|Stephen Colbert's coverage of "Superb Owl" satirizes trademark litigation.|
U.S. trademark law is a tricky thing, and different from copyright. The distinction is something important for all of us who say or post anything online or make anything for a public audience--because ignorance of the law is not a defense! So, try using the Colbert clip above as a springboard to some research to find out when you can and can't say...
Superbowl! Hey, we're nothing if not risk-takers!
But seriously, your English, social studies, media studies, or media law class students need to know what intellectual property means, what fair use is, how copyright works, and how trademark and patent law work slightly differently. So--research time! Use the Colbert clip to brainstorm some questions with your class and send them on an Internet search for reliable answers. Here are some likely questions that will come up to help you prepare:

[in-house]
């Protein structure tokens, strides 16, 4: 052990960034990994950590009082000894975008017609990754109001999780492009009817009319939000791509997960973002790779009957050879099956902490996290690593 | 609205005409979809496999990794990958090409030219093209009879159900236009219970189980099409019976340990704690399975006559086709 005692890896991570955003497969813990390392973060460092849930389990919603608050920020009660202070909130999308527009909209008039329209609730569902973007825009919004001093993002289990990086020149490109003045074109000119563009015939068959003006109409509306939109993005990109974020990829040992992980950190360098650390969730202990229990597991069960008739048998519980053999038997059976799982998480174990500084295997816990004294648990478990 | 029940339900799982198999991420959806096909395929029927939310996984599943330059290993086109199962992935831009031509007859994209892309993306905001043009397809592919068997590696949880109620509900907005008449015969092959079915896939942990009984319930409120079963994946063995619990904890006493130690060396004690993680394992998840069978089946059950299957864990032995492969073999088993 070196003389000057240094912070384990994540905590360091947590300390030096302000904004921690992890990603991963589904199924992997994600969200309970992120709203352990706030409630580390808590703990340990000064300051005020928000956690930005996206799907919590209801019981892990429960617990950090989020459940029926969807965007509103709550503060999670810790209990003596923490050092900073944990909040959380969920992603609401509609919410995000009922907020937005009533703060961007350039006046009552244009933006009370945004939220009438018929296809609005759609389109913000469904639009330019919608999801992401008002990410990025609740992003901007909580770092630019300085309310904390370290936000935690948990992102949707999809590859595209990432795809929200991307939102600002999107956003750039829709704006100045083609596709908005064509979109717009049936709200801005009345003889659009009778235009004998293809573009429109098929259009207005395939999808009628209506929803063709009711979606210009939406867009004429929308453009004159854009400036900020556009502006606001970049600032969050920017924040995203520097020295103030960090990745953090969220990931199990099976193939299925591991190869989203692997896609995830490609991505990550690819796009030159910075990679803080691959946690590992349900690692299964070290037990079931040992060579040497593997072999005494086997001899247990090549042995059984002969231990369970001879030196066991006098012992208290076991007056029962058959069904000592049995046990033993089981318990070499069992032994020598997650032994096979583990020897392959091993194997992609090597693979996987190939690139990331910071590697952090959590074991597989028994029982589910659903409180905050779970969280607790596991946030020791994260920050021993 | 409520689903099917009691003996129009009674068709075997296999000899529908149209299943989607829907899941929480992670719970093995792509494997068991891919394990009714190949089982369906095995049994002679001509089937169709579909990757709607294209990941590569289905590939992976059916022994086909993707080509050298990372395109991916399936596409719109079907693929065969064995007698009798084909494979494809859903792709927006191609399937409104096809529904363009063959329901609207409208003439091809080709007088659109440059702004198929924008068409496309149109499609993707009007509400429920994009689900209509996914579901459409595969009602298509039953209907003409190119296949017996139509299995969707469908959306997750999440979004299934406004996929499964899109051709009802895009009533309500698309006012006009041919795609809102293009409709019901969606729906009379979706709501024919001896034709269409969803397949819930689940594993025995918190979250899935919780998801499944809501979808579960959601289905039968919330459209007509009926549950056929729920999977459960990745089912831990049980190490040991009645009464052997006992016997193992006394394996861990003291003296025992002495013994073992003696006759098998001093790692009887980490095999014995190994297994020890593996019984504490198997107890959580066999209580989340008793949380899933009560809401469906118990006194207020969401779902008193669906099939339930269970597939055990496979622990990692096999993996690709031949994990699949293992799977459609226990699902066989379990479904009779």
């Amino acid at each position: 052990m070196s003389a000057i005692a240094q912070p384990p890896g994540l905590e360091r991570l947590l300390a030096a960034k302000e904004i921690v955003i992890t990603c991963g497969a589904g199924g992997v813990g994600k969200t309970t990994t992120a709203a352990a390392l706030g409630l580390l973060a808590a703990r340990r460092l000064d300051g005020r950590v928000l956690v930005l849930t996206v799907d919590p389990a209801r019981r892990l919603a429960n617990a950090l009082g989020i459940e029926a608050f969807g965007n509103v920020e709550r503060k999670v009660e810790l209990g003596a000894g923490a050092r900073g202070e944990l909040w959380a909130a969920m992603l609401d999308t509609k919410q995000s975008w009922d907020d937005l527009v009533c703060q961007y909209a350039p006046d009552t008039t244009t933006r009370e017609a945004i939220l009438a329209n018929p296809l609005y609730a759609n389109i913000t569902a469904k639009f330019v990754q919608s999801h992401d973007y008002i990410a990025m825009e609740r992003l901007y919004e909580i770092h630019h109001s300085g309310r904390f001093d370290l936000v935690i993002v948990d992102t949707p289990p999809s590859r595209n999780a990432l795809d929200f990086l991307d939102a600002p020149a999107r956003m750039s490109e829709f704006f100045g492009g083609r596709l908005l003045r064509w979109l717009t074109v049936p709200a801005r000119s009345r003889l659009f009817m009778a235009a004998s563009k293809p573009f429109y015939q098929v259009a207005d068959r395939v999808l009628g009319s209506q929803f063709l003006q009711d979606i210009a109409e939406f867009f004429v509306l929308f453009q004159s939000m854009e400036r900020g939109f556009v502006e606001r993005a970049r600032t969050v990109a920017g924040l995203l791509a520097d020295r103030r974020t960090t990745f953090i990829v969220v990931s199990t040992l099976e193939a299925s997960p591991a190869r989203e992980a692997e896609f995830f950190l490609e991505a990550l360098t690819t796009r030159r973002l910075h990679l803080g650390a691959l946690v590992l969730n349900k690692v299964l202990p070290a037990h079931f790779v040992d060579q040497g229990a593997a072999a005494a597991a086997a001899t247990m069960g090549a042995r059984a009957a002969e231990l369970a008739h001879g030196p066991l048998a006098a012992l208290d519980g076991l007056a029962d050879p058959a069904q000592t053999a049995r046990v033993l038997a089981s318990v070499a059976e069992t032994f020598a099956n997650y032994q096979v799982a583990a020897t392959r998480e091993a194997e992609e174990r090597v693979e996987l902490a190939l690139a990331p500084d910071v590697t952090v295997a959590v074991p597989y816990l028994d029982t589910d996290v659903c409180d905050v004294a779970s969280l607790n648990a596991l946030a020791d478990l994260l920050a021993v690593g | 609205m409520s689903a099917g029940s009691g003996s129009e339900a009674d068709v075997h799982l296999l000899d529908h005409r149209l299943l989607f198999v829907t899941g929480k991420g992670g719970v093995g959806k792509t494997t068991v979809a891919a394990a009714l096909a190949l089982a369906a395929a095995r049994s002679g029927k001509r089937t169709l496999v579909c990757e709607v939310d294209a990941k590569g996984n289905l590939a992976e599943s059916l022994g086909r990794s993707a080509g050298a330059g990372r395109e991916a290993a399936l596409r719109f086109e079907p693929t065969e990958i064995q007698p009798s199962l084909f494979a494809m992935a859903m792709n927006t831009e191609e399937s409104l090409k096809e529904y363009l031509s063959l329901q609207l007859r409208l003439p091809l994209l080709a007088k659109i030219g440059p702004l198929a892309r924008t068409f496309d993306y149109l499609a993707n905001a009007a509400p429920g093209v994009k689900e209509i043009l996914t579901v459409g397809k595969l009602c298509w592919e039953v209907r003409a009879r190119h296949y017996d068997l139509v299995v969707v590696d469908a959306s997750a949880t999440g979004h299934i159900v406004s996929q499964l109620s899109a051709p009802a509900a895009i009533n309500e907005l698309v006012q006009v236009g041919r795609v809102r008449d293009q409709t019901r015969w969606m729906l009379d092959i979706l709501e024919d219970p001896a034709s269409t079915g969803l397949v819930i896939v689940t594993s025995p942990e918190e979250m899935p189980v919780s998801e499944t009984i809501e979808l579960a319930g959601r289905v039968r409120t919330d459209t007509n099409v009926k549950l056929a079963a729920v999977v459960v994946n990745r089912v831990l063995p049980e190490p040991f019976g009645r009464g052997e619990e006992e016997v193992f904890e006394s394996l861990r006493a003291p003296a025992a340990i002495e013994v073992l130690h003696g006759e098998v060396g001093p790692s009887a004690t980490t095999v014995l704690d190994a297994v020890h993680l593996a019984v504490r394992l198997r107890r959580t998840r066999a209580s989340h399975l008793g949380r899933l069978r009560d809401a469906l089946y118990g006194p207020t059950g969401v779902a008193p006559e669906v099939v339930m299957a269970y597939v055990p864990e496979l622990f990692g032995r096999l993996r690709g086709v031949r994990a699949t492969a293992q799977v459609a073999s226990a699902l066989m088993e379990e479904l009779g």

- Can news shows use trademarked images and words in the news?
- Is parody protected speech in relation to trademarks? Does fair use apply?
- Can you move one letter, as in "Superb Owl," and escape infringement danger?
- How does intellectual property law work in other countries? Who else observes trademark rights?
And here are some places to start for answers...link roundup:
- U.S. Trademark and Patent Office webpage on trademark basics (advanced)
- U.S. Trademark and Patent Office high school resource guide
- Harvard Law webpage on overview of trademark.
- Media Education Lab resources on teaching about copyright and fair use
- Center for Media and Social Impact website
There have been many newspaper and news blog articles written about Colbert's Superb Owl segment in relation to trademark law. Once you and your students learn about trademark law and intellectual property from reliable sources like the ones above, look around the Internet and evaluate whether or not the journalists have their notions of trademark law in order and assess how well their coverage informs their readers about the law.
If you need some more funniness on the topic of Colbert's video, here's a fun Reddit thread.
Can anyone suggest some engaging sites for high school (or younger) students learning about trademark law, or other areas of intellectual property?